The Great Grout Experiment

Back before I had kids, I was a once-a-week cleaner. Having kids, and especially moving through a bout of post-partum depression, taught me to tolerate a greater level of filth in the interest of self preservation.

However, now that both my kids are in school all day and my work is occasional freelance writing from home, I must admit that there’s little excuse for the copious dirt and blowing and drifting piles of crap in the house. Other than that housekeeping sucks. To use one of my favorite British-isms, which I think I got from Bridget Jones’ Diary, I am a poster child for sluttish housewifery.

Yesterday the kids had off from school, and I decided to tackle the shower grout, which had reached alarming levels of yuck. It was especially icky in the corners. When I began to research home-made, less-toxic cleaners, though, I found so many options my head spun. Always very curious, though, I decided to make an experiment out of it. I pitched it to the boys, and amazingly, they bought it.

The raw materials:


First, I made solutions using various mixes of water, vinegar, peroxide, baking soda, Barkeepers Friend, Bon Ami, Borax, Dawn blue soap, Dr. Bronner’s Sal Suds:


I made a chart so I wouldn’t forget which was which. This was an official science experiment, after all:


Then I applied each solution to a section in the shower, including two control sections at the bottom of Comet with bleach and Clorox Bleach Pen.


I waited about 15 minutes, wiped off, then scrubbed off with an old toothbrush. My experiment returned meaningful results. I was chagrined to find the bleach worked best (though online sources say there’s a risk of it yellowing the grout over time.) BUT pleased to find the natural cleaners worked nearly as well. Anything with Dawn blue turned the grout a little blue, so that was out. Baking soda whitened as well as Bon Ami, Barkeepers Friend or Borax, so might as well use soda–cheaper and less toxic. Water worked as well as vinegar, but perhaps a smidge less well than peroxide.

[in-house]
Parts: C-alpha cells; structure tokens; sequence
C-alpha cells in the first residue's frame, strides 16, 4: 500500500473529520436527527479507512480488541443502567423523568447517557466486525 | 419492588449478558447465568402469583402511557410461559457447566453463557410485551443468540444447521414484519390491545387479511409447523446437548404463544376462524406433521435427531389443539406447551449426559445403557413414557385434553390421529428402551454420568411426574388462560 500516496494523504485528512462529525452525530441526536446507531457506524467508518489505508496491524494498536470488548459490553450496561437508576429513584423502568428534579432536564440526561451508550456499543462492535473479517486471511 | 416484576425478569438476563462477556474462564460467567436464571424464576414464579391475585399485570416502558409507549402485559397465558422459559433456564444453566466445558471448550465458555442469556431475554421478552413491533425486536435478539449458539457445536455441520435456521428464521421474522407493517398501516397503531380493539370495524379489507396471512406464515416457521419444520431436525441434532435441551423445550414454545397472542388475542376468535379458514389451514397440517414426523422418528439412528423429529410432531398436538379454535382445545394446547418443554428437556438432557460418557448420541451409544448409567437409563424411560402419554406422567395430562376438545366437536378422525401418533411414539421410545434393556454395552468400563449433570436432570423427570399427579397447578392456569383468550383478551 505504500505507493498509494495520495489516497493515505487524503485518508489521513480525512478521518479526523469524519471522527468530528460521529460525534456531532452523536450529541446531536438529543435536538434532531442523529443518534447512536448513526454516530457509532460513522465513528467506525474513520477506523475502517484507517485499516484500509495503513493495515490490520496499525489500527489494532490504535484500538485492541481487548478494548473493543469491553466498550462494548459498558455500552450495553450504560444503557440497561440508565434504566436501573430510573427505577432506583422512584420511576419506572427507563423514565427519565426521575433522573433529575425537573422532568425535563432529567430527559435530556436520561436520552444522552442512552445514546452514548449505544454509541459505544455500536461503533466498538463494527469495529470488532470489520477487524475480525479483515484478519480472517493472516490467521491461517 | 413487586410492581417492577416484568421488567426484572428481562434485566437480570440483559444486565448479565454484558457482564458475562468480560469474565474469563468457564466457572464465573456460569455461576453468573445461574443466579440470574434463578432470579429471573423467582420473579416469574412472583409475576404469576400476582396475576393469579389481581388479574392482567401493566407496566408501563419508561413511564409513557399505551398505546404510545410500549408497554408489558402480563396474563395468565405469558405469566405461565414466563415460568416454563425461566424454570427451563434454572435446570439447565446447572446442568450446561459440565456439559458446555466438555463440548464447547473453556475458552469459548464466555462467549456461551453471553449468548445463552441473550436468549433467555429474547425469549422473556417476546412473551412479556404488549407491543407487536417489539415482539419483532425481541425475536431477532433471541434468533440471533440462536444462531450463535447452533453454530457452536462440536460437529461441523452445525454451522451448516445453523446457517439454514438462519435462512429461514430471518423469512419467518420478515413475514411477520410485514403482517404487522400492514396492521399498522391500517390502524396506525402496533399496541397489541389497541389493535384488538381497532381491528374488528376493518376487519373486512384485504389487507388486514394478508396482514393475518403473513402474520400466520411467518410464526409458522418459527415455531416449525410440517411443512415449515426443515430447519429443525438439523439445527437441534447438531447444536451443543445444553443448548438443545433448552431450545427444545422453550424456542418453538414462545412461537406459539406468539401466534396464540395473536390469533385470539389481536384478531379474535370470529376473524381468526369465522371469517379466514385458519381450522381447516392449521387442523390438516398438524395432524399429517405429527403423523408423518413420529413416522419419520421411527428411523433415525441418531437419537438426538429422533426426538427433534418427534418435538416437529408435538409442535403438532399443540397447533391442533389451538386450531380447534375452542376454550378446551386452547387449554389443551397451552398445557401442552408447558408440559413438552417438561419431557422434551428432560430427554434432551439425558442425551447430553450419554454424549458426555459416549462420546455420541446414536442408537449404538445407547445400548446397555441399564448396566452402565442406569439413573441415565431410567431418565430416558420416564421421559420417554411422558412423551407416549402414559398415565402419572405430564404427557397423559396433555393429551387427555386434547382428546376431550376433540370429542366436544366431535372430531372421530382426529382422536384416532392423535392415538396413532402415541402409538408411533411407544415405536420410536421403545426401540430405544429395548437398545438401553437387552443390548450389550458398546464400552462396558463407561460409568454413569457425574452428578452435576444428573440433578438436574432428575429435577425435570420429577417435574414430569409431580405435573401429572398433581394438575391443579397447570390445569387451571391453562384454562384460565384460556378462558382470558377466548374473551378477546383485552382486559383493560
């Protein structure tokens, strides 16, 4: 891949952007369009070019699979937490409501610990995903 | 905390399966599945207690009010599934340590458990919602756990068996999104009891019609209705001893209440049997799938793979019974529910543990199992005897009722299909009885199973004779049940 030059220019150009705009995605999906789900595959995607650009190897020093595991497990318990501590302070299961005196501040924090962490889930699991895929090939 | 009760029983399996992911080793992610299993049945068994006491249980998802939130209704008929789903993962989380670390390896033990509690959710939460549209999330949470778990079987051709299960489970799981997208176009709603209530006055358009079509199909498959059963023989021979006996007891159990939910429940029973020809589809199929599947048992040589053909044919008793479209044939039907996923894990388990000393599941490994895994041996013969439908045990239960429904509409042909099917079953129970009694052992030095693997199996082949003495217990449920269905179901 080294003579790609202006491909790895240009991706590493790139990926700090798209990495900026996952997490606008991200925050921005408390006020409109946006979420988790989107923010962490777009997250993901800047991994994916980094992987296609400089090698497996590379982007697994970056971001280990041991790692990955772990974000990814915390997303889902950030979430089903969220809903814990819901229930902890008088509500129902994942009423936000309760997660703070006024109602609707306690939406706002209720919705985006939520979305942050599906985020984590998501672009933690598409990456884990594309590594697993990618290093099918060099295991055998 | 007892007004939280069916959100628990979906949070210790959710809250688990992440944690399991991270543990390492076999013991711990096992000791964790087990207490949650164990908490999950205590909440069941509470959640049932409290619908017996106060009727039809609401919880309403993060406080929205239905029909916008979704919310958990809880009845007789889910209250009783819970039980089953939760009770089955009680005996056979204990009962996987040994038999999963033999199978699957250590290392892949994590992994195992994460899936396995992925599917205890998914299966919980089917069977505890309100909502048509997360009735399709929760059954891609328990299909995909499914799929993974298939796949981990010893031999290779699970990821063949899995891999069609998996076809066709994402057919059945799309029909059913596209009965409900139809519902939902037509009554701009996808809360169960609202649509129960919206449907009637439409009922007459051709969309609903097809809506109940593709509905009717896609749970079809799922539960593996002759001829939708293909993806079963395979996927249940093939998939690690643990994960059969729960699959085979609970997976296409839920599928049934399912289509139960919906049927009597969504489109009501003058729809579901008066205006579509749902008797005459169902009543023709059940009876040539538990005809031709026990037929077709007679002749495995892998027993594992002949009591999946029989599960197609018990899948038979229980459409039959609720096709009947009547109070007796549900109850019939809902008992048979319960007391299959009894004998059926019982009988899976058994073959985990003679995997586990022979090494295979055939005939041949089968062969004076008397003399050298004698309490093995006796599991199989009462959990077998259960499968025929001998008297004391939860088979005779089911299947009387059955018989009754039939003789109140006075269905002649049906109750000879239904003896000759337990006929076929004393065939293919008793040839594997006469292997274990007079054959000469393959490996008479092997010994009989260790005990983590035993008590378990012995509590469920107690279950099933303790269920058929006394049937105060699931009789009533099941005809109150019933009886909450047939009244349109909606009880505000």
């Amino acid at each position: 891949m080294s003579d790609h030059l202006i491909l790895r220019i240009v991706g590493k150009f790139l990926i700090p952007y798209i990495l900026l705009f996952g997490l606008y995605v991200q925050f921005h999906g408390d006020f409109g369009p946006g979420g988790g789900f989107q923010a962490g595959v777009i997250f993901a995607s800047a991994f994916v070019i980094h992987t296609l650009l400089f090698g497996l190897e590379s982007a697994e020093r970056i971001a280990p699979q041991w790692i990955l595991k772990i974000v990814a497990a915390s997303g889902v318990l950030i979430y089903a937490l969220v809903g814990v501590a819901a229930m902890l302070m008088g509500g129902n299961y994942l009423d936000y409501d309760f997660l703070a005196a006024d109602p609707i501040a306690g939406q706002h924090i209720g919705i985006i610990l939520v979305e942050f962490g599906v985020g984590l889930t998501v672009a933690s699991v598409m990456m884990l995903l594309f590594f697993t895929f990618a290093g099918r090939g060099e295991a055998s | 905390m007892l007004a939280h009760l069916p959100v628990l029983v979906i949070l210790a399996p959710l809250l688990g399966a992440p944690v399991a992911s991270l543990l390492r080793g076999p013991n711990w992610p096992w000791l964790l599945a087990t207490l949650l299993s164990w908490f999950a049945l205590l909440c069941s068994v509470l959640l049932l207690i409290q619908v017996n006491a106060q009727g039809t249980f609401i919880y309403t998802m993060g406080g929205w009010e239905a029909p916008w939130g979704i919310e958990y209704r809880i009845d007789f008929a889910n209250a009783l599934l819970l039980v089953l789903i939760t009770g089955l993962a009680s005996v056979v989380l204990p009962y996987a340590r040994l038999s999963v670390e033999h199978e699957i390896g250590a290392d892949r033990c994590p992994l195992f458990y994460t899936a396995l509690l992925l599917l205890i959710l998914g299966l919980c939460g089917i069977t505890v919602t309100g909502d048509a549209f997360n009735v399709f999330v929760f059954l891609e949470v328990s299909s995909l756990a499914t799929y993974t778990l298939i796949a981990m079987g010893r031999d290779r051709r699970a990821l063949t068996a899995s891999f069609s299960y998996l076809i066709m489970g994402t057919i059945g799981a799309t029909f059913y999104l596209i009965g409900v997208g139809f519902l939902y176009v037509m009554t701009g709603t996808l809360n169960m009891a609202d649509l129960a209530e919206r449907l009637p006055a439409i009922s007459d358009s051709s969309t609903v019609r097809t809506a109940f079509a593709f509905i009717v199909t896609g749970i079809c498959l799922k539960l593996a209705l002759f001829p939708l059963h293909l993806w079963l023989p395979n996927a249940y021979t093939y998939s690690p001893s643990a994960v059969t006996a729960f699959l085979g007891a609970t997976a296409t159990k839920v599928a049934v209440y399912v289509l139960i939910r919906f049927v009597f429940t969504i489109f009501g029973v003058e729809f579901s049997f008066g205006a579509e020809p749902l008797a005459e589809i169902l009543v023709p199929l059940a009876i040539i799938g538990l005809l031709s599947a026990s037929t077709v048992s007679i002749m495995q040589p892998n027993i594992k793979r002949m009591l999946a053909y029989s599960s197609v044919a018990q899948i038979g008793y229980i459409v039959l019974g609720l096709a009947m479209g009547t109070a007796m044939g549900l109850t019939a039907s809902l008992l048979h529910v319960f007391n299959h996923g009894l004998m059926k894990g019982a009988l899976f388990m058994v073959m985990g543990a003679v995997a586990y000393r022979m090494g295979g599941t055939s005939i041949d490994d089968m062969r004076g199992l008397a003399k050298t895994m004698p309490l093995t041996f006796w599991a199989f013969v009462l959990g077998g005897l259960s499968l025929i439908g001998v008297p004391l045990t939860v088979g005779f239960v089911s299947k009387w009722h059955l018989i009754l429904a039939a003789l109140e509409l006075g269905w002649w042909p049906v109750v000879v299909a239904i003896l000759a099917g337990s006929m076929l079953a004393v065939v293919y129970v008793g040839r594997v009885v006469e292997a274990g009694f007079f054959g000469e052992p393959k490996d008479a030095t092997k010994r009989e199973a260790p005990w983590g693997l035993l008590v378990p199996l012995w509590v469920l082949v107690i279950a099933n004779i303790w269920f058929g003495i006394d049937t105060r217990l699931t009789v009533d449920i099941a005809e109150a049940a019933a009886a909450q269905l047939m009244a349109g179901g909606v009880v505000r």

Here, however, is what convinces me that I should avoid bleach and other toxic cleaners, no matter how effective:


After the test, the kids and I used the remains of the 12 non-toxic solutions to clean the rest of the shower. I am including this incredibly unflattering photo of myself so you can see the cleaner spattered in my hair and on my face and glasses. Cleaning the shower properly is a time-consuming and messy business. Doing it with something toxic like bleach seems ill-advised given the spatter zone, and especially because I had the kids working with me.

Full disclosure. After the boys stopped helping and went off to listen to Harry Potter #4 on CD read by Stephen Fry (which kept making me start and think that there was a strange man in the house, which was kind of true.) I used the bleach pen on some of the most-stained corners. I’m sure it is probably the most expensive of all the options, but it did provide precise application in all the grout lines.

In the end, I have vastly improved grout.


For now. Alas, based on what I read on the interwebs, which is of course always to be believed, what I should do from now on is spray the shower walls down with a solution (I recommend peroxide/water), wipe it down, clean regularly with paste (I recommend a paste of peroxide or water + soda). Alas, alack, I probably also need to remove some of the grout, regrout, then seal and maintain once a year.

Sigh. I miss being a renter and having this be someone else’s problem.

2 Responses to “The Great Grout Experiment”

  1. Jennifer Reese Says:

    I love the subway tiles! A very interesting experiment and I will have to print this out for my own use.
    I’ve found, in my state of semi-employment, that housekeeping takes over my day if I’m not careful as it is so much more enjoyable than writing/thinking about writing/trying to sell writing. I have to limit myself to 1 hour a day and I set the timer and am not allowed to clean or tidy after that (until after dinner, that is.) I let myself listen to audiobooks or podcasts for that hour — which is probably why it’s so enjoyable — and sometimes put it off to delay gratification. My incredibly slobbish 22-year-old self would not have believed this possible.

  2. Ritalee Says:

    I love you for posting that photo of yourself. I ledOL.